More U.S.-Style News North of the Border

By Prato, Lou | American Journalism Review, December 1993 | Go to article overview

More U.S.-Style News North of the Border


Prato, Lou, American Journalism Review


Canadians say yes to all-news programming but no to tabloid TV.

Baseball isn't the only American pastime making inroads in Canada. Canadian broadcasting is beginning to develop a distinct American flavor. News managers there historically have tried to avoid U.S. influences, but all-news radio and television programming, U.S.-based consultants, fast-paced video and increased ownership concentration are becoming more commonplace.

Canada's first local all-news radio station, CHFI, went on the air in June in Toronto with the help of one of the United State's all-news pioneers, Westinghouse Broadcasting CHFI's owners, Rogers Communications, now is planning to launch a local all-news cable channel in Toronto modeled after New York 1 News in Manhattan.

"Our company's emphasis has been that if it works in the U.S., we ought to look at it," says John Hinnen, news vice president and executive editor of CHFI. "When we decided to go into all-news radio we discussed it with Westinghouse and they agreed to help us. Their top people helped train our news and sales staffs. We even borrowed a little from their allf-news slogan, 'Give Us 22 Minutes We'll Give You the World.' Our slogan is '20 Minutes of News Every 20 Minutes.'"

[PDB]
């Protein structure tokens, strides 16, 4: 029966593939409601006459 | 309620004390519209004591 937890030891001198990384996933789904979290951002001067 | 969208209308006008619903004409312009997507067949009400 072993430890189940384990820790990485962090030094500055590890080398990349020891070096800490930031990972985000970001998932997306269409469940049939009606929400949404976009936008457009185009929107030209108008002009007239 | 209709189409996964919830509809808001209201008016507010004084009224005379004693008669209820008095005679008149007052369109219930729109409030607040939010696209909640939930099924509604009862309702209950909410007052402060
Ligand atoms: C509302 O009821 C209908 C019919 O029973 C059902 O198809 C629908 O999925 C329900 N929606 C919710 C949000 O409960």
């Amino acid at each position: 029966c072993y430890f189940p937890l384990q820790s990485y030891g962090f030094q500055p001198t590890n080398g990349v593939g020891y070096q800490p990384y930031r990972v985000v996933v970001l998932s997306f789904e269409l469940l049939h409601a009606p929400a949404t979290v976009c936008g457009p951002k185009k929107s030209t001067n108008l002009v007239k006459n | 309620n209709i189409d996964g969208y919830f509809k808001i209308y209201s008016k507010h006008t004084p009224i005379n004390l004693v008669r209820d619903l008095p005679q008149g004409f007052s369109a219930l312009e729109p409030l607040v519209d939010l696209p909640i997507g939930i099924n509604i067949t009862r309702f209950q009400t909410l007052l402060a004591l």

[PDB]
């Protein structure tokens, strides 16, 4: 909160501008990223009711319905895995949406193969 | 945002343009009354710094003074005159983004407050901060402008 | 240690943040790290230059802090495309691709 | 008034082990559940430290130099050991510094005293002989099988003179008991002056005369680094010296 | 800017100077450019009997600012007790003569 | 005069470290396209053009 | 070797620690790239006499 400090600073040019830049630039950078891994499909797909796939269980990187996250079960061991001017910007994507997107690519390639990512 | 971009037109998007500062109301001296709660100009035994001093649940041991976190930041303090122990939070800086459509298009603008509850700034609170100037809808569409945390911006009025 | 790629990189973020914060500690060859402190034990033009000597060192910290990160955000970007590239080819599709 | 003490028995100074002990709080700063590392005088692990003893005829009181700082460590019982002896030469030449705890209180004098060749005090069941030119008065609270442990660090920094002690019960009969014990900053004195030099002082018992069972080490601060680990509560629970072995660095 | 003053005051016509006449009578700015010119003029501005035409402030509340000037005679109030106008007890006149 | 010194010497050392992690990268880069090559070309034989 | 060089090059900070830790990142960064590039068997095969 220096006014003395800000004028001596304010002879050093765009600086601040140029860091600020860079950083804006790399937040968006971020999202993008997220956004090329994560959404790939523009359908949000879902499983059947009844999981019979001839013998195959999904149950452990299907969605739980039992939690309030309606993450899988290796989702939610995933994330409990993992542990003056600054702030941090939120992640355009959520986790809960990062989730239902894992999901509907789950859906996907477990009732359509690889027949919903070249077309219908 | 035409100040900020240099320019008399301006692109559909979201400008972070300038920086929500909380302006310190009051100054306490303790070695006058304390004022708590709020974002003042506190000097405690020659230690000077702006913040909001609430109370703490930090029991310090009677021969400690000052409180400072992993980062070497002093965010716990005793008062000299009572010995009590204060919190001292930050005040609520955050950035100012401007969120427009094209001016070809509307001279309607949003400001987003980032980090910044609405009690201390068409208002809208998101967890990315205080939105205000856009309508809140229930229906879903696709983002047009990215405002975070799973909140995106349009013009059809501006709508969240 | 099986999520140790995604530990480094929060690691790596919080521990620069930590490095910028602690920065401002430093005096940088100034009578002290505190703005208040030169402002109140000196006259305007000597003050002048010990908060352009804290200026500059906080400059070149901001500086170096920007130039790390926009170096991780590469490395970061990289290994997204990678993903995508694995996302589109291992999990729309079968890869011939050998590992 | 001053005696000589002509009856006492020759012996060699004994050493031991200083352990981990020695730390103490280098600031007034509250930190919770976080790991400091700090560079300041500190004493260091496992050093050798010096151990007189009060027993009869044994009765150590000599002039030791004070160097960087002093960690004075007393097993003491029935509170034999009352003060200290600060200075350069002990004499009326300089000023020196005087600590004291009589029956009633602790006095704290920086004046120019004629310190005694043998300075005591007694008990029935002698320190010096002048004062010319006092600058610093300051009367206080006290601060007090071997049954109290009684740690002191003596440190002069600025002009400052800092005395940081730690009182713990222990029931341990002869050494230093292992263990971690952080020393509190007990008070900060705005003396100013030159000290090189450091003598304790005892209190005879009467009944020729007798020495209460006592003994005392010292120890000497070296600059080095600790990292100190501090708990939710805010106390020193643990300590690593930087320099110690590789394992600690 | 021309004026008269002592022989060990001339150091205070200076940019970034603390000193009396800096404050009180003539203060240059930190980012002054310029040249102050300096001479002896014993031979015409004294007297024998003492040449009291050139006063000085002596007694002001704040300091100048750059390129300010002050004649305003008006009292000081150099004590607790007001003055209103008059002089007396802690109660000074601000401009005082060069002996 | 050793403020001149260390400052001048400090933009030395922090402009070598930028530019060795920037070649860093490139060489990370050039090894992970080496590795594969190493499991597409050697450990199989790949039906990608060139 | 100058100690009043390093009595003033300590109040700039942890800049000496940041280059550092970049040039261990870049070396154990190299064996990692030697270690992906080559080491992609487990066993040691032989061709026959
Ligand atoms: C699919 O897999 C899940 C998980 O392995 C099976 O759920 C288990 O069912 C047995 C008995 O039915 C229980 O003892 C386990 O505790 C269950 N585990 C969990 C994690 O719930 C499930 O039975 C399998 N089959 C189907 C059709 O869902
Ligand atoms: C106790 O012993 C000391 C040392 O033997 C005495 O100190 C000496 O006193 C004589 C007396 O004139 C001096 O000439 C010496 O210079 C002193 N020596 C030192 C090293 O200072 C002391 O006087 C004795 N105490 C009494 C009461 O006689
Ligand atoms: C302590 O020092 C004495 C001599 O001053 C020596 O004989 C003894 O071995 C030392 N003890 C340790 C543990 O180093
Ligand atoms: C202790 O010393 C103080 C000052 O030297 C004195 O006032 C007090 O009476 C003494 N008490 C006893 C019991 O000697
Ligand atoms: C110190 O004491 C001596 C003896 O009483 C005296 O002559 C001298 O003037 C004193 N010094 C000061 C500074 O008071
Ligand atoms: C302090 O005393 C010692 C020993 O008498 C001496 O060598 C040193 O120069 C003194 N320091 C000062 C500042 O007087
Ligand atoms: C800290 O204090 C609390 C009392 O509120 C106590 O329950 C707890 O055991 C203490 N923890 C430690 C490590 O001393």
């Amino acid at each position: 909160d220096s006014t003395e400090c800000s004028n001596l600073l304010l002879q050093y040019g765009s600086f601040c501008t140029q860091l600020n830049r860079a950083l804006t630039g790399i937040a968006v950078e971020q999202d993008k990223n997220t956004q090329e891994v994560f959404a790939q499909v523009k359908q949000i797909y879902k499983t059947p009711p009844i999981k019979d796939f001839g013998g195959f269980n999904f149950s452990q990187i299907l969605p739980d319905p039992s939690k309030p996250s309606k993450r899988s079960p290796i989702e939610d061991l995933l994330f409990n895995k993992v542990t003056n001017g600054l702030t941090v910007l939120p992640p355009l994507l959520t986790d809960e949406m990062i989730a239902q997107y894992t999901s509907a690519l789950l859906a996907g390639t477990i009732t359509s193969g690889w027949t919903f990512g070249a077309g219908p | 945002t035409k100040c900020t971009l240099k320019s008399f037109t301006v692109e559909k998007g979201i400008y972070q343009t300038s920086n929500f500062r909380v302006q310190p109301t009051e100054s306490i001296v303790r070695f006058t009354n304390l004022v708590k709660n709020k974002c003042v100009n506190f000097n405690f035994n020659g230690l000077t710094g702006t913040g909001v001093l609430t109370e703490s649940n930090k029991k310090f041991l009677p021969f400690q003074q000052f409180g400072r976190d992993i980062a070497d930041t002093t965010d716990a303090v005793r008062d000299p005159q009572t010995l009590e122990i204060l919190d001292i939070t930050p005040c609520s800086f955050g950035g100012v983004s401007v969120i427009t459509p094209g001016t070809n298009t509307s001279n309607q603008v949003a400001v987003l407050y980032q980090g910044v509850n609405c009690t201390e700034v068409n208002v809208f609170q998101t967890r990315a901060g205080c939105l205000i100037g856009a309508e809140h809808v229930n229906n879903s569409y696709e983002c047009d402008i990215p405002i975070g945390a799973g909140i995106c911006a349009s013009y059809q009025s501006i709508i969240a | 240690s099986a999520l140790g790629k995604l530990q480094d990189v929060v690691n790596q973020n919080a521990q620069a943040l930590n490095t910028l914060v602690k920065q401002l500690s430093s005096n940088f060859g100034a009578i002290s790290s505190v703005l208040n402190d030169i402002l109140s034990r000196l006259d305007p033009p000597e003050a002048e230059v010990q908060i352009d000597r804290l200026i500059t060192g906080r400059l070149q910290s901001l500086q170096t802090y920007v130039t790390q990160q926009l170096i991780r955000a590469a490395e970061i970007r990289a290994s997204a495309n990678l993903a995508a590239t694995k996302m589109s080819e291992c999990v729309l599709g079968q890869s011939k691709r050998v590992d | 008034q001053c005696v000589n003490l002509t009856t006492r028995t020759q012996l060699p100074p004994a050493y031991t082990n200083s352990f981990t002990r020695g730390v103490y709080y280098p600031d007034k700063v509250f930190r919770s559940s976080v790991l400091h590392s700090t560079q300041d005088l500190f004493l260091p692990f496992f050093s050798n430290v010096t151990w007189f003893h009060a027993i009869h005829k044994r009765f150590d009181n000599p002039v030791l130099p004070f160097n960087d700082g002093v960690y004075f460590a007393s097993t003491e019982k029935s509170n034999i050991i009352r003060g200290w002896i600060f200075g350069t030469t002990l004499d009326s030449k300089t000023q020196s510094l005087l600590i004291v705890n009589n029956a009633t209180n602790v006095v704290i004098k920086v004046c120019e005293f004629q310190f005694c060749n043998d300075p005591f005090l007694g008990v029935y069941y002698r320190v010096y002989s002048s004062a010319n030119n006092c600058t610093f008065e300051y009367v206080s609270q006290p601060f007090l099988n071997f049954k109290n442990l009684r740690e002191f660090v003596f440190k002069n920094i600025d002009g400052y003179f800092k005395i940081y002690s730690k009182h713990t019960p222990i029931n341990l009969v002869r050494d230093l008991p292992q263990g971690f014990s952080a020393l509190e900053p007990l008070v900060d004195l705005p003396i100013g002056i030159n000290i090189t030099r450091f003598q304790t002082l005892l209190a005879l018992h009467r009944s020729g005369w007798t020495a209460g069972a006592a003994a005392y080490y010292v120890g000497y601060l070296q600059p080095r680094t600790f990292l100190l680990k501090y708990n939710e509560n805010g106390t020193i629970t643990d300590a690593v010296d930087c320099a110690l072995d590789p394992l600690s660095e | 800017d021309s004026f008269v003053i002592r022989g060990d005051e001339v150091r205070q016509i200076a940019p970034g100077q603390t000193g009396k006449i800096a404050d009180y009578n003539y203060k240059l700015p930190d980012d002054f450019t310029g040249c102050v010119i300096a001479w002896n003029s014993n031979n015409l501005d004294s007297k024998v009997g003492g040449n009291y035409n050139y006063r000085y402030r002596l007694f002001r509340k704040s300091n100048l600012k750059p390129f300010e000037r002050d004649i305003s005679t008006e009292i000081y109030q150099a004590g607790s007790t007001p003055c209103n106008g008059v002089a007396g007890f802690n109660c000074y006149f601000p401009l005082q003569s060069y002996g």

U.S. news consultants also are showing up in Canadian newsrooms. "I was the first Canadian client for [Frank N.] Magid [Associates]," says Ron Johnston, news director at CKCO in Kitchener, Ontario. "That was four years ago. People here were just as dubious about consultants as they were in the states, but they've definitely helped improve our reporting and our newscasts."

One of those consultants, Eric Braun of Frank N. Magid Associates, says American viewers wouldn't notice much different about Canadian newscasts. "The form and reporting is the same, although Canada's tough libel laws minimize their investigative reporting," he says. "There also is less live reporting. The one notable difference in style is that Canada has lots of very well-established anchor-presenters who came from a print background. Canadians also do not have as many options or choices for news. And because there are fewer stations, coverage is more regionalized, covering the provinces and not just the local town or city."

Because much of Canada's population is located near its southern border, U.S. television programming is familiar to most Canadians. In the remote or less populated areas of the country where reception is poor or non-existent, programming from the three U.

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